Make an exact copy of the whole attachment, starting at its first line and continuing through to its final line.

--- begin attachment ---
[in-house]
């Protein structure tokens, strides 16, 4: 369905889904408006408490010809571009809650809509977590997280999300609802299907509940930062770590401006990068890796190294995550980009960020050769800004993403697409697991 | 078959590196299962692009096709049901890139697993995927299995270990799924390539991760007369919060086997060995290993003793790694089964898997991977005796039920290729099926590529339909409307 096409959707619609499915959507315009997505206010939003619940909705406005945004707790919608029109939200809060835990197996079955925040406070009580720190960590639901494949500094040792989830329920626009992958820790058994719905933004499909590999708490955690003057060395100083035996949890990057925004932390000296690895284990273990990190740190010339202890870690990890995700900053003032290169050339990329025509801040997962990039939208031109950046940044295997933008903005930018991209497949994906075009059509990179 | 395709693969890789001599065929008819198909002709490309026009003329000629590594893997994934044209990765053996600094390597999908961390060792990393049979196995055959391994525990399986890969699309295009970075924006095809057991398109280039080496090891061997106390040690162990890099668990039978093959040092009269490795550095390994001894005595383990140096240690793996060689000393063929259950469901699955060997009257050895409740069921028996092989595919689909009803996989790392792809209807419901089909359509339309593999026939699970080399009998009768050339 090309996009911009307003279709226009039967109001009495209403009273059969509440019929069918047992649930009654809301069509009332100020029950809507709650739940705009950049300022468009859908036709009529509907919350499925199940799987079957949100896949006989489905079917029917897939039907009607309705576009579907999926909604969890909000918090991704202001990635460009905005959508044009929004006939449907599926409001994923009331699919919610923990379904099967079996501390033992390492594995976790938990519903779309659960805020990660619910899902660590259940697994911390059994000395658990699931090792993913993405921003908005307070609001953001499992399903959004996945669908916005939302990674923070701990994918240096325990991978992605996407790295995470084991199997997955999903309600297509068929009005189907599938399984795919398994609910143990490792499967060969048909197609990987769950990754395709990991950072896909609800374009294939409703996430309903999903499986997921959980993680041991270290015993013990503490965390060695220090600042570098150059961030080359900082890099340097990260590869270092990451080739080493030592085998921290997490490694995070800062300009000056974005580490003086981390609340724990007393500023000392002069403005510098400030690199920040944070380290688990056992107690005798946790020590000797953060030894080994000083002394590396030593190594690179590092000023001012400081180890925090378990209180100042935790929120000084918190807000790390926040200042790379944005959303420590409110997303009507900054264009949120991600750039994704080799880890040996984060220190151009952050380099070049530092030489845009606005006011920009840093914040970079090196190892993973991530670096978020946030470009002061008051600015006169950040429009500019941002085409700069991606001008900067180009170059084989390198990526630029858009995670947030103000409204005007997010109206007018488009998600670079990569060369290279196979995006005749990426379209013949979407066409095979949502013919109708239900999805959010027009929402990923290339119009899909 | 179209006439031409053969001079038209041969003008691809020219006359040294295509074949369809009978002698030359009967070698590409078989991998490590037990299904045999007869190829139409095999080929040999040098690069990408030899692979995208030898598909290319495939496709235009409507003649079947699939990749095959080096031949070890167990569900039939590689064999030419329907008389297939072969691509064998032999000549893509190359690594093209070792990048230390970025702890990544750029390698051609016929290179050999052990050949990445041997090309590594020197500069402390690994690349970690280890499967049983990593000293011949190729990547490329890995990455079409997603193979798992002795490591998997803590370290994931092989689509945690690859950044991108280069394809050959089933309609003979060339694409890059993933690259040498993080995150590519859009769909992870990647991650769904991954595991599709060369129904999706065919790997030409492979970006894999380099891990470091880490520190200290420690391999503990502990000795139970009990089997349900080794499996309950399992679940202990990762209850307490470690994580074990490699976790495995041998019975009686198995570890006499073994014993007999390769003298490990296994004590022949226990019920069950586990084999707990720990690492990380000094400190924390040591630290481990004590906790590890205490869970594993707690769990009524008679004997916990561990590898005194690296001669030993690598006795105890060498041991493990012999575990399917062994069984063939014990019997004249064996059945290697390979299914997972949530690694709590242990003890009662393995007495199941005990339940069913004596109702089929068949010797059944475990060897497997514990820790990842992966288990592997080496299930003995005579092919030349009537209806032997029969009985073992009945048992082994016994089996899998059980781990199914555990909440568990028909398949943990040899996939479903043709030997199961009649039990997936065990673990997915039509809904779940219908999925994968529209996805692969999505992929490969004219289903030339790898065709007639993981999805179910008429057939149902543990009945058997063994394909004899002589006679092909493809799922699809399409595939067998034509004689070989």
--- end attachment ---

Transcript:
[in-house]
């Protein structure tokens, strides 16, 4: 369905889904408006408490010809571009809650809509977590997280999300609802299907509940930062770590401006990068890796190294995550980009960020050769800004993403697409697991 | 078959590196299962692009096709049901890139697993995927299995270990799924390539991760007369919060086997060995290993003793790694089964898997991977005796039920290729099926590529339909409307 096409959707619609499915959507315009997505206010939003619940909705406005945004707790919608029109939200809060835990197996079955925040406070009580720190960590639901494949500094040792989830329920626009992958820790058994719905933004499909590999708490955690003057060395100083035996949890990057925004932390000296690895284990273990990190740190010339202890870690990890995700900053003032290169050339990329025509801040997962990039939208031109950046940044295997933008903005930018991209497949994906075009059509990179 | 395709693969890789001599065929008819198909002709490309026009003329000629590594893997994934044209990765053996600094390597999908961390060792990393049979196995055959391994525990399986890969699309295009970075924006095809057991398109280039080496090891061997106390040690162990890099668990039978093959040092009269490795550095390994001894005595383990140096240690793996060689000393063929259950469901699955060997009257050895409740069921028996092989595919689909009803996989790392792809209807419901089909359509339309593999026939699970080399009998009768050339 090309996009911009307003279709226009039967109001009495209403009273059969509440019929069918047992649930009654809301069509009332100020029950809507709650739940705009950049300022468009859908036709009529509907919350499925199940799987079957949100896949006989489905079917029917897939039907009607309705576009579907999926909604969890909000918090991704202001990635460009905005959508044009929004006939449907599926409001994923009331699919919610923990379904099967079996501390033992390492594995976790938990519903779309659960805020990660619910899902660590259940697994911390059994000395658990699931090792993913993405921003908005307070609001953001499992399903959004996945669908916005939302990674923070701990994918240096325990991978992605996407790295995470084991199997997955999903309600297509068929009005189907599938399984795919398994609910143990490792499967060969048909197609990987769950990754395709990991950072896909609800374009294939409703996430309903999903499986997921959980993680041991270290015993013990503490965390060695220090600042570098150059961030080359900082890099340097990260590869270092990451080739080493030592085998921290997490490694995070800062300009000056974005580490003086981390609340724990007393500023000392002069403005510098400030690199920040944070380290688990056992107690005798946790020590000797953060030894080994000083002394590396030593190594690179590092000023001012400081180890925090378990209180100042935790929120000084918190807000790390926040200042790379944005959303420590409110997303009507900054264009949120991600750039994704080799880890040996984060220190151009952050380099070049530092030489845009606005006011920009840093914040970079090196190892993973991530670096978020946030470009002061008051600015006169950040429009500019941002085409700069991606001008900067180009170059084989390198990526630029858009995670947030103000409204005007997010109206007018488009998600670079990569060369290279196979995006005749990426379209013949979407066409095979949502013919109708239900999805959010027009929402990923290339119009899909 | 179209006439031409053969001079038209041969003008691809020219006359040294295509074949369809009978002698030359009967070698590409078989991998490590037990299904045999007869190829139409095999080929040999040098690069990408030899692979995208030898598909290319495939496709235009409507003649079947699939990749095959080096031949070890167990569900039939590689064999030419329907008389297939072969691509064998032999000549893509190359690594093209070792990048230390970025702890990544750029390698051609016929290179050999052990050949990445041997090309590594020197500069402390690994690349970690280890499967049983990593000293011949190729990547490329890995990455079409997603193979798992002795490591998997803590370290994931092989689509945690690859950044991108280069394809050959089933309609003979060339694409890059993933690259040498993080995150590519859009769909992870990647991650769904991954595991599709060369129904999706065919790997030409492979970006894999380099891990470091880490520190200290420690391999503990502990000795139970009990089997349900080794499996309950399992679940202990990762209850307490470690994580074990490699976790495995041998019975009686198995570890006499073994014993007999390769003298490990296994004590022949226990019920069950586990084999707990720990690492990380000094400190924390040591630290481990004590906790590890205490869970594993707690769990009524008679004997916990561990590898005194690296001669030993690598006795105890060498041991493990012999575990399917062994069984063939014990019997004249064996059945290697390979299914997972949530690694709590242990003890009662393995007495199941005990339940069913004596109702089929068949010797059944475990060897497997514990820790990842992966288990592997080496299930003995005579092919030349009537209806032997029969009985073992009945048992082994016994089996899998059980781990199914555990909440568990028909398949943990040899996939479903043709030997199961009649039990997936065990673990997915039509809904779940219908999925994968529209996805692969999505992929490969004219289903030339790898065709007639993981999805179910008429057939149902543990009945058997063994394909004899002589006679092909493809799922699809399409595939067998034509004689070989």